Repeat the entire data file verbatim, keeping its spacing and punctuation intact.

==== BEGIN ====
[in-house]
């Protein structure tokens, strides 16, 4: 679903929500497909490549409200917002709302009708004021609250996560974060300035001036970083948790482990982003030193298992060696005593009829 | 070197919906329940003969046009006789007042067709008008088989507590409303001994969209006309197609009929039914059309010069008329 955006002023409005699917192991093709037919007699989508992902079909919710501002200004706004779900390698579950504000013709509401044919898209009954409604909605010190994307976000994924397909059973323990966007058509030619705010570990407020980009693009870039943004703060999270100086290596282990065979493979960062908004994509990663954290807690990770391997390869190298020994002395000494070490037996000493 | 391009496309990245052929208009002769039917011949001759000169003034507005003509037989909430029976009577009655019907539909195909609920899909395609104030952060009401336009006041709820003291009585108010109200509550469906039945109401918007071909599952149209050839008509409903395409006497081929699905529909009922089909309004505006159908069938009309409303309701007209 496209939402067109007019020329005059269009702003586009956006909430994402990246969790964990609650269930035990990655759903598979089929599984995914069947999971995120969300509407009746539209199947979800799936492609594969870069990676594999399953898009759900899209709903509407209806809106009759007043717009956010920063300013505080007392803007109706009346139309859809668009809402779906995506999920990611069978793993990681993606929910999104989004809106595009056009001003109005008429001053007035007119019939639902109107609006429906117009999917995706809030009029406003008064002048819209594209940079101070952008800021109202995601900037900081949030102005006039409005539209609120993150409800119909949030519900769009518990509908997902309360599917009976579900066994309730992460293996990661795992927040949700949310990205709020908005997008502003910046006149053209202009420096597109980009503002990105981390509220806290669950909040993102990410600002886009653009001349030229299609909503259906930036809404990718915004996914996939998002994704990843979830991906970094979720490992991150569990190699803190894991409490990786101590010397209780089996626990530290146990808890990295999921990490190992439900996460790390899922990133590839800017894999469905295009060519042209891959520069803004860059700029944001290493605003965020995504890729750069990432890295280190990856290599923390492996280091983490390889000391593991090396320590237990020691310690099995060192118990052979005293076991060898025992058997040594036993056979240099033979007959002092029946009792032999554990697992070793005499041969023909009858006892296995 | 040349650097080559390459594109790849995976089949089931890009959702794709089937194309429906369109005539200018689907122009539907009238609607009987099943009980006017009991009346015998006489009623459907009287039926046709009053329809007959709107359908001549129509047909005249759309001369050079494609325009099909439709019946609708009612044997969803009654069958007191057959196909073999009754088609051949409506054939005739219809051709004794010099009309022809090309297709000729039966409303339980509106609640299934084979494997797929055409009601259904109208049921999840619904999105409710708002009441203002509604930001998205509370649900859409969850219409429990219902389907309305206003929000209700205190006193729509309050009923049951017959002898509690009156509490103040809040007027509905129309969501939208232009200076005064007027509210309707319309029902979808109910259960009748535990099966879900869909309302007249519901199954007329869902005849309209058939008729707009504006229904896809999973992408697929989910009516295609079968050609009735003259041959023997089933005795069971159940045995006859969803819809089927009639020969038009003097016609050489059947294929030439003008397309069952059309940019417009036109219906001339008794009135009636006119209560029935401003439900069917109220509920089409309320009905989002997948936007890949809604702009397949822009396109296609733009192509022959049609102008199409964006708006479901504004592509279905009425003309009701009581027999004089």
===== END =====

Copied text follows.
[in-house]
């Protein structure tokens, strides 16, 4: 679903929500497909490549409200917002709302009708004021609250996560974060300035001036970083948790482990982003030193298992060696005593009829 | 070197919906329940003969046009006789007042067709008008088989507590409303001994969209006309197609009929039914059309010069008329 955006002023409005699917192991093709037919007699989508992902079909919710501002200004706004779900390698579950504000013709509401044919898209009954409604909605010190994307976000994924397909059973323990966007058509030619705010570990407020980009693009870039943004703060999270100086290596282990065979493979960062908004994509990663954290807690990770391997390869190298020994002395000494070490037996000493 | 391009496309990245052929208009002769039917011949001759000169003034507005003509037989909430029976009577009655019907539909195909609920899909395609104030952060009401336009006041709820003291009585108010109200509550469906039945109401918007071909599952149209050839008509409903395409006497081929699905529909009922089909309004505006159908069938009309409303309701007209 496209939402067109007019020329005059269009702003586009956006909430994402990246969790964990609650269930035990990655759903598979089929599984995914069947999971995120969300509407009746539209199947979800799936492609594969870069990676594999399953898009759900899209709903509407209806809106009759007043717009956010920063300013505080007392803007109706009346139309859809668009809402779906995506999920990611069978793993990681993606929910999104989004809106595009056009001003109005008429001053007035007119019939639902109107609006429906117009999917995706809030009029406003008064002048819209594209940079101070952008800021109202995601900037900081949030102005006039409005539209609120993150409800119909949030519900769009518990509908997902309360599917009976579900066994309730992460293996990661795992927040949700949310990205709020908005997008502003910046006149053209202009420096597109980009503002990105981390509220806290669950909040993102990410600002886009653009001349030229299609909503259906930036809404990718915004996914996939998002994704990843979830991906970094979720490992991150569990190699803190894991409490990786101590010397209780089996626990530290146990808890990295999921990490190992439900996460790390899922990133590839800017894999469905295009060519042209891959520069803004860059700029944001290493605003965020995504890729750069990432890295280190990856290599923390492996280091983490390889000391593991090396320590237990020691310690099995060192118990052979005293076991060898025992058997040594036993056979240099033979007959002092029946009792032999554990697992070793005499041969023909009858006892296995 | 040349650097080559390459594109790849995976089949089931890009959702794709089937194309429906369109005539200018689907122009539907009238609607009987099943009980006017009991009346015998006489009623459907009287039926046709009053329809007959709107359908001549129509047909005249759309001369050079494609325009099909439709019946609708009612044997969803009654069958007191057959196909073999009754088609051949409506054939005739219809051709004794010099009309022809090309297709000729039966409303339980509106609640299934084979494997797929055409009601259904109208049921999840619904999105409710708002009441203002509604930001998205509370649900859409969850219409429990219902389907309305206003929000209700205190006193729509309050009923049951017959002898509690009156509490103040809040007027509905129309969501939208232009200076005064007027509210309707319309029902979808109910259960009748535990099966879900869909309302007249519901199954007329869902005849309209058939008729707009504006229904896809999973992408697929989910009516295609079968050609009735003259041959023997089933005795069971159940045995006859969803819809089927009639020969038009003097016609050489059947294929030439003008397309069952059309940019417009036109219906001339008794009135009636006119209560029935401003439900069917109220509920089409309320009905989002997948936007890949809604702009397949822009396109296609733009192509022959049609102008199409964006708006479901504004592509279905009425003309009701009581027999004089």